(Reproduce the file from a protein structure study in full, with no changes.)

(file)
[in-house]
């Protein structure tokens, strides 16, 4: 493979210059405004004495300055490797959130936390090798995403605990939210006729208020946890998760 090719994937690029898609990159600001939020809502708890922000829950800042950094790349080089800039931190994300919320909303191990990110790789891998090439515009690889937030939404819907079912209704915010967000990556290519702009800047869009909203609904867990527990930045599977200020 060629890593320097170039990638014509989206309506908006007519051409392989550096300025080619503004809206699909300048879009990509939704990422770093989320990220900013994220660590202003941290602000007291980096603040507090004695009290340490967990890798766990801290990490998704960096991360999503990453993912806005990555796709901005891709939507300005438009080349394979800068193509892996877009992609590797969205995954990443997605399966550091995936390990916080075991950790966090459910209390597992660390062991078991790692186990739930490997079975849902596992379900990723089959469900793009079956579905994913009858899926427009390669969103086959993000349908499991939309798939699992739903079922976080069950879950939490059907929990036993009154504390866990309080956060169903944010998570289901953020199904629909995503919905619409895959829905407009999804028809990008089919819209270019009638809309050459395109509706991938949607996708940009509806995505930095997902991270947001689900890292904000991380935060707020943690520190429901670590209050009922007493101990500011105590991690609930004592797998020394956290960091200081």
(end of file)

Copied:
[in-house]
């Protein structure tokens, strides 16, 4: 493979210059405004004495300055490797959130936390090798995403605990939210006729208020946890998760 090719994937690029898609990159600001939020809502708890922000829950800042950094790349080089800039931190994300919320909303191990990110790789891998090439515009690889937030939404819907079912209704915010967000990556290519702009800047869009909203609904867990527990930045599977200020 060629890593320097170039990638014509989206309506908006007519051409392989550096300025080619503004809206699909300048879009990509939704990422770093989320990220900013994220660590202003941290602000007291980096603040507090004695009290340490967990890798766990801290990490998704960096991360999503990453993912806005990555796709901005891709939507300005438009080349394979800068193509892996877009992609590797969205995954990443997605399966550091995936390990916080075991950790966090459910209390597992660390062991078991790692186990739930490997079975849902596992379900990723089959469900793009079956579905994913009858899926427009390669969103086959993000349908499991939309798939699992739903079922976080069950879950939490059907929990036993009154504390866990309080956060169903944010998570289901953020199904629909995503919905619409895959829905407009999804028809990008089919819209270019009638809309050459395109509706991938949607996708940009509806995505930095997902991270947001689900890292904000991380935060707020943690520190429901670590209050009922007493101990500011105590991690609930004592797998020394956290960091200081």